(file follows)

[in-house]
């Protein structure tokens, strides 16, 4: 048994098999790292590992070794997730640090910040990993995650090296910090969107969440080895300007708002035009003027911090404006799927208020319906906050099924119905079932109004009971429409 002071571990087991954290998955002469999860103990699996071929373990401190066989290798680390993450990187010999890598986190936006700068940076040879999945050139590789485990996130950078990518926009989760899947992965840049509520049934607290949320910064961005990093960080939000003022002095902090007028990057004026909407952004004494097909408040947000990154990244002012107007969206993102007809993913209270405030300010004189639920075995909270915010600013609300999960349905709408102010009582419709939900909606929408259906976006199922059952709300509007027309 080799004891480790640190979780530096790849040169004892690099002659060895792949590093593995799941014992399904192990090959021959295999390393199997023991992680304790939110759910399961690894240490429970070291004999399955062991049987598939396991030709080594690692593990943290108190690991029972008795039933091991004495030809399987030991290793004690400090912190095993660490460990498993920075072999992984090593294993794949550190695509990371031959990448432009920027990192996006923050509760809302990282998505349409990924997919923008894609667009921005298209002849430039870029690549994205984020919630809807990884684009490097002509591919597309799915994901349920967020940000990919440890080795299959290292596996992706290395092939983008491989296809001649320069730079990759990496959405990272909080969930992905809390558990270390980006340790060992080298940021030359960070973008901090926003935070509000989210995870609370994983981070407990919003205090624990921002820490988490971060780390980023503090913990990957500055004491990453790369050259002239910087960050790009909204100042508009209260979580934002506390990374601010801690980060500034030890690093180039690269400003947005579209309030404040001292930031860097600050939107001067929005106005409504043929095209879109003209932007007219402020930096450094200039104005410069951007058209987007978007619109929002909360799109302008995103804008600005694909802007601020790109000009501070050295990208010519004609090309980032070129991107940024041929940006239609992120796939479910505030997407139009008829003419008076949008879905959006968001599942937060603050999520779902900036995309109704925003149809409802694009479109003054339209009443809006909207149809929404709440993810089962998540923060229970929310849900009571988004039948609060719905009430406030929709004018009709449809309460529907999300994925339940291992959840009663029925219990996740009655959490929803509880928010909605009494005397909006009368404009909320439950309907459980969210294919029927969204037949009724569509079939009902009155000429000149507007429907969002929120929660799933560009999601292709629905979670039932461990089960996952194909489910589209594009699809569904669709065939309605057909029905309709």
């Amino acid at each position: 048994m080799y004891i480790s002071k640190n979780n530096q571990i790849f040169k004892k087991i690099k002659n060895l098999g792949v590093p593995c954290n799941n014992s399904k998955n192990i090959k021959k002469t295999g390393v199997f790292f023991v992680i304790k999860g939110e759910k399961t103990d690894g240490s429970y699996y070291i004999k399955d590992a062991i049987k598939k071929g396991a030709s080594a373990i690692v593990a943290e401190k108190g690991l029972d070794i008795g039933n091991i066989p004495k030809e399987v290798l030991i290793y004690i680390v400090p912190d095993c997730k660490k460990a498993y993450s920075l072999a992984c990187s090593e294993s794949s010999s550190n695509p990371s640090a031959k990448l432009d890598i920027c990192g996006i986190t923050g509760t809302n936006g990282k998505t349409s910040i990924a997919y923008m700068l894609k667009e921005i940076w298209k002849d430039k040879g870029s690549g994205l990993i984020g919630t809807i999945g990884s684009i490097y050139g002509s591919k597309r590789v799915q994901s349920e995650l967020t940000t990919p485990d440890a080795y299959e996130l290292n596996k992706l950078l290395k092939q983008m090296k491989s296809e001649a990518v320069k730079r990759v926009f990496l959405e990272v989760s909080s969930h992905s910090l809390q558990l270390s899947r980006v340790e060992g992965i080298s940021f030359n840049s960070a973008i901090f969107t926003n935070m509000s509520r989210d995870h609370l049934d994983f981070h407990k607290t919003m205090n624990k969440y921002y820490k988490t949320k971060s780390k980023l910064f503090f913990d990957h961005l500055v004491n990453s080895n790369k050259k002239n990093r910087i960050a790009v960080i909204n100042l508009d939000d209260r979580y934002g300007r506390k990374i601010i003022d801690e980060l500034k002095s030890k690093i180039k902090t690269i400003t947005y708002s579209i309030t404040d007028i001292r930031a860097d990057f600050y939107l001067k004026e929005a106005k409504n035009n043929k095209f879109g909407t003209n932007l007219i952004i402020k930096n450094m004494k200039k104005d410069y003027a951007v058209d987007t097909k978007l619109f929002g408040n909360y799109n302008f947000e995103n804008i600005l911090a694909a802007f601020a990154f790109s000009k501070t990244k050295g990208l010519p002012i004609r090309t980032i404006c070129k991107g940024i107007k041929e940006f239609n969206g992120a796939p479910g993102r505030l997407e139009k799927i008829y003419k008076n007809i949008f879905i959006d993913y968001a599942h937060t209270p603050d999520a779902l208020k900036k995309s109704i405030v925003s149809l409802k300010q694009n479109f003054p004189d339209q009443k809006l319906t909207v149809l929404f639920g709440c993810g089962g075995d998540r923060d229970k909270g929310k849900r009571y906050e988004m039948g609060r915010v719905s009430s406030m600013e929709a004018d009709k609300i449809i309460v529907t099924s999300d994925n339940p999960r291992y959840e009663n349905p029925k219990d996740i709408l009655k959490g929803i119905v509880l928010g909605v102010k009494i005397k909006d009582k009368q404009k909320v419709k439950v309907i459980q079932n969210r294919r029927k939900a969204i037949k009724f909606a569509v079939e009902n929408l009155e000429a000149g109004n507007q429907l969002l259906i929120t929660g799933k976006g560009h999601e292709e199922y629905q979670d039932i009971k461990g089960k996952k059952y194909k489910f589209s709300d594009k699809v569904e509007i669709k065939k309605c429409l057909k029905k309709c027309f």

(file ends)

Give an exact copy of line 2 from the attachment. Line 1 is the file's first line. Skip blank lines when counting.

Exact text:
């Protein structure tokens, strides 16, 4: 048994098999790292590992070794997730640090910040990993995650090296910090969107969440080895300007708002035009003027911090404006799927208020319906906050099924119905079932109004009971429409 002071571990087991954290998955002469999860103990699996071929373990401190066989290798680390993450990187010999890598986190936006700068940076040879999945050139590789485990996130950078990518926009989760899947992965840049509520049934607290949320910064961005990093960080939000003022002095902090007028990057004026909407952004004494097909408040947000990154990244002012107007969206993102007809993913209270405030300010004189639920075995909270915010600013609300999960349905709408102010009582419709939900909606929408259906976006199922059952709300509007027309 080799004891480790640190979780530096790849040169004892690099002659060895792949590093593995799941014992399904192990090959021959295999390393199997023991992680304790939110759910399961690894240490429970070291004999399955062991049987598939396991030709080594690692593990943290108190690991029972008795039933091991004495030809399987030991290793004690400090912190095993660490460990498993920075072999992984090593294993794949550190695509990371031959990448432009920027990192996006923050509760809302990282998505349409990924997919923008894609667009921005298209002849430039870029690549994205984020919630809807990884684009490097002509591919597309799915994901349920967020940000990919440890080795299959290292596996992706290395092939983008491989296809001649320069730079990759990496959405990272909080969930992905809390558990270390980006340790060992080298940021030359960070973008901090926003935070509000989210995870609370994983981070407990919003205090624990921002820490988490971060780390980023503090913990990957500055004491990453790369050259002239910087960050790009909204100042508009209260979580934002506390990374601010801690980060500034030890690093180039690269400003947005579209309030404040001292930031860097600050939107001067929005106005409504043929095209879109003209932007007219402020930096450094200039104005410069951007058209987007978007619109929002909360799109302008995103804008600005694909802007601020790109000009501070050295990208010519004609090309980032070129991107940024041929940006239609992120796939479910505030997407139009008829003419008076949008879905959006968001599942937060603050999520779902900036995309109704925003149809409802694009479109003054339209009443809006909207149809929404709440993810089962998540923060229970929310849900009571988004039948609060719905009430406030929709004018009709449809309460529907999300994925339940291992959840009663029925219990996740009655959490929803509880928010909605009494005397909006009368404009909320439950309907459980969210294919029927969204037949009724569509079939009902009155000429000149507007429907969002929120929660799933560009999601292709629905979670039932461990089960996952194909489910589209594009699809569904669709065939309605057909029905309709």